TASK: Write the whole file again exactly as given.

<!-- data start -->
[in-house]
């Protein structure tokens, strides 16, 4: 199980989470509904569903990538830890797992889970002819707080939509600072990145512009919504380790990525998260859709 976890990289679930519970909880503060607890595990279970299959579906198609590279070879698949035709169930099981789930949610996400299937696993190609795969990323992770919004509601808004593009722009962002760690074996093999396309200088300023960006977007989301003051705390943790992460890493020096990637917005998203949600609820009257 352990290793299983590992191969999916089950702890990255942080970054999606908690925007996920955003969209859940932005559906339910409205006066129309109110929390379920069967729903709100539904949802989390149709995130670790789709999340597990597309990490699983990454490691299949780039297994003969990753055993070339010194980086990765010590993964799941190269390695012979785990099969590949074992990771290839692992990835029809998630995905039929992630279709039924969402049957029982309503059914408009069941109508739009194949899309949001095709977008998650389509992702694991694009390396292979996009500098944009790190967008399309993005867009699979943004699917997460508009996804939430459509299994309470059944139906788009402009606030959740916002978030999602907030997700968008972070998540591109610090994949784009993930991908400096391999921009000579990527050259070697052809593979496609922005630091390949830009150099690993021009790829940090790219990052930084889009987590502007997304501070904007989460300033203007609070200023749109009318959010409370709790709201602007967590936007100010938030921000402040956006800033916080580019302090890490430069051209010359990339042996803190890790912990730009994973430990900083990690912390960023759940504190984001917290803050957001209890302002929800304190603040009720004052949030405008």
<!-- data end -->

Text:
[in-house]
């Protein structure tokens, strides 16, 4: 199980989470509904569903990538830890797992889970002819707080939509600072990145512009919504380790990525998260859709 976890990289679930519970909880503060607890595990279970299959579906198609590279070879698949035709169930099981789930949610996400299937696993190609795969990323992770919004509601808004593009722009962002760690074996093999396309200088300023960006977007989301003051705390943790992460890493020096990637917005998203949600609820009257 352990290793299983590992191969999916089950702890990255942080970054999606908690925007996920955003969209859940932005559906339910409205006066129309109110929390379920069967729903709100539904949802989390149709995130670790789709999340597990597309990490699983990454490691299949780039297994003969990753055993070339010194980086990765010590993964799941190269390695012979785990099969590949074992990771290839692992990835029809998630995905039929992630279709039924969402049957029982309503059914408009069941109508739009194949899309949001095709977008998650389509992702694991694009390396292979996009500098944009790190967008399309993005867009699979943004699917997460508009996804939430459509299994309470059944139906788009402009606030959740916002978030999602907030997700968008972070998540591109610090994949784009993930991908400096391999921009000579990527050259070697052809593979496609922005630091390949830009150099690993021009790829940090790219990052930084889009987590502007997304501070904007989460300033203007609070200023749109009318959010409370709790709201602007967590936007100010938030921000402040956006800033916080580019302090890490430069051209010359990339042996803190890790912990730009994973430990900083990690912390960023759940504190984001917290803050957001209890302002929800304190603040009720004052949030405008």